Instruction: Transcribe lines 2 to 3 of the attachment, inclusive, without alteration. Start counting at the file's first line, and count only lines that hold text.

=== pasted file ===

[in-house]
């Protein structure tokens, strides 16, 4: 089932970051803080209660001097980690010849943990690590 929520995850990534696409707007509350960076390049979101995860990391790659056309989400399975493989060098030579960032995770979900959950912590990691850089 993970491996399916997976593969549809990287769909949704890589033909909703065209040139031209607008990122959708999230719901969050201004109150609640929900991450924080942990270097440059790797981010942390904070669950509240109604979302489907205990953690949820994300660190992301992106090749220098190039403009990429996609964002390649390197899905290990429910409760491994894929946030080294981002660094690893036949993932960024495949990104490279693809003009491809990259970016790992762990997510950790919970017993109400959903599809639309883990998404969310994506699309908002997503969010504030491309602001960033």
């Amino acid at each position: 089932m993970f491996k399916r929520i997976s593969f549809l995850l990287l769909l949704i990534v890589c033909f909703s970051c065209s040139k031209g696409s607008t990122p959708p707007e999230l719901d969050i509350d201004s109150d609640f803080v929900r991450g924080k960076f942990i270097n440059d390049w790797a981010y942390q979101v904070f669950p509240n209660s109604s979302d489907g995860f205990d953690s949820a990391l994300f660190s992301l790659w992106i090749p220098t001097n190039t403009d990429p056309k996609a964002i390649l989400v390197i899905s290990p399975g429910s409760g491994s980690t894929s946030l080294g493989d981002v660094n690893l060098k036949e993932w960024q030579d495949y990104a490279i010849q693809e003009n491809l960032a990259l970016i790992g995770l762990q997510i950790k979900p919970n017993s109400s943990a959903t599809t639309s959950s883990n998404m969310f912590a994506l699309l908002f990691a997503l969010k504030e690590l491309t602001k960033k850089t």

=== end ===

């Protein structure tokens, strides 16, 4: 089932970051803080209660001097980690010849943990690590 929520995850990534696409707007509350960076390049979101995860990391790659056309989400399975493989060098030579960032995770979900959950912590990691850089 993970491996399916997976593969549809990287769909949704890589033909909703065209040139031209607008990122959708999230719901969050201004109150609640929900991450924080942990270097440059790797981010942390904070669950509240109604979302489907205990953690949820994300660190992301992106090749220098190039403009990429996609964002390649390197899905290990429910409760491994894929946030080294981002660094690893036949993932960024495949990104490279693809003009491809990259970016790992762990997510950790919970017993109400959903599809639309883990998404969310994506699309908002997503969010504030491309602001960033």
């Amino acid at each position: 089932m993970f491996k399916r929520i997976s593969f549809l995850l990287l769909l949704i990534v890589c033909f909703s970051c065209s040139k031209g696409s607008t990122p959708p707007e999230l719901d969050i509350d201004s109150d609640f803080v929900r991450g924080k960076f942990i270097n440059d390049w790797a981010y942390q979101v904070f669950p509240n209660s109604s979302d489907g995860f205990d953690s949820a990391l994300f660190s992301l790659w992106i090749p220098t001097n190039t403009d990429p056309k996609a964002i390649l989400v390197i899905s290990p399975g429910s409760g491994s980690t894929s946030l080294g493989d981002v660094n690893l060098k036949e993932w960024q030579d495949y990104a490279i010849q693809e003009n491809l960032a990259l970016i790992g995770l762990q997510i950790k979900p919970n017993s109400s943990a959903t599809t639309s959950s883990n998404m969310f912590a994506l699309l908002f990691a997503l969010k504030e690590l491309t602001k960033k850089t």